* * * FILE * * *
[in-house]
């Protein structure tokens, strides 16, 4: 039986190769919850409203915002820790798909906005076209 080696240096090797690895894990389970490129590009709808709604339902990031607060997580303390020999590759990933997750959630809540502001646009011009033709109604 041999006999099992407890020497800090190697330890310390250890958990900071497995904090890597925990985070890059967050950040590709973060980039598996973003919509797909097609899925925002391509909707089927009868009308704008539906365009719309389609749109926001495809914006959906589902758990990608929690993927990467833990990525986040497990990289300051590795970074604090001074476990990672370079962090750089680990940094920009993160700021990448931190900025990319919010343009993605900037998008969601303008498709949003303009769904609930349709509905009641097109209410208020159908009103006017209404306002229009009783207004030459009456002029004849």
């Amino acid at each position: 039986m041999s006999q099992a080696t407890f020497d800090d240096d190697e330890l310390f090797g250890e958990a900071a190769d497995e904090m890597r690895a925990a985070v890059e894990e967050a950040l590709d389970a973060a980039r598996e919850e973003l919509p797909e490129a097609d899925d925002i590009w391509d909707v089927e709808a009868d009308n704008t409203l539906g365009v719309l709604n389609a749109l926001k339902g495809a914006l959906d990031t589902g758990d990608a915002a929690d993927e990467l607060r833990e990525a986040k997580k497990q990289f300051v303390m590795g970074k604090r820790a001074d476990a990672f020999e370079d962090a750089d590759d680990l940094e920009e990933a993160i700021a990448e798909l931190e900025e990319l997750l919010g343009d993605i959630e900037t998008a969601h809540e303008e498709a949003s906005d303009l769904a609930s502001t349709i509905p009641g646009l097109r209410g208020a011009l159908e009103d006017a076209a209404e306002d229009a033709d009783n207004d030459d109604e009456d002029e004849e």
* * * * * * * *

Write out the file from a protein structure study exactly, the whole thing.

[in-house]
């Protein structure tokens, strides 16, 4: 039986190769919850409203915002820790798909906005076209 080696240096090797690895894990389970490129590009709808709604339902990031607060997580303390020999590759990933997750959630809540502001646009011009033709109604 041999006999099992407890020497800090190697330890310390250890958990900071497995904090890597925990985070890059967050950040590709973060980039598996973003919509797909097609899925925002391509909707089927009868009308704008539906365009719309389609749109926001495809914006959906589902758990990608929690993927990467833990990525986040497990990289300051590795970074604090001074476990990672370079962090750089680990940094920009993160700021990448931190900025990319919010343009993605900037998008969601303008498709949003303009769904609930349709509905009641097109209410208020159908009103006017209404306002229009009783207004030459009456002029004849």
């Amino acid at each position: 039986m041999s006999q099992a080696t407890f020497d800090d240096d190697e330890l310390f090797g250890e958990a900071a190769d497995e904090m890597r690895a925990a985070v890059e894990e967050a950040l590709d389970a973060a980039r598996e919850e973003l919509p797909e490129a097609d899925d925002i590009w391509d909707v089927e709808a009868d009308n704008t409203l539906g365009v719309l709604n389609a749109l926001k339902g495809a914006l959906d990031t589902g758990d990608a915002a929690d993927e990467l607060r833990e990525a986040k997580k497990q990289f300051v303390m590795g970074k604090r820790a001074d476990a990672f020999e370079d962090a750089d590759d680990l940094e920009e990933a993160i700021a990448e798909l931190e900025e990319l997750l919010g343009d993605i959630e900037t998008a969601h809540e303008e498709a949003s906005d303009l769904a609930s502001t349709i509905p009641g646009l097109r209410g208020a011009l159908e009103d006017a076209a209404e306002d229009a033709d009783n207004d030459d109604e009456d002029e004849e």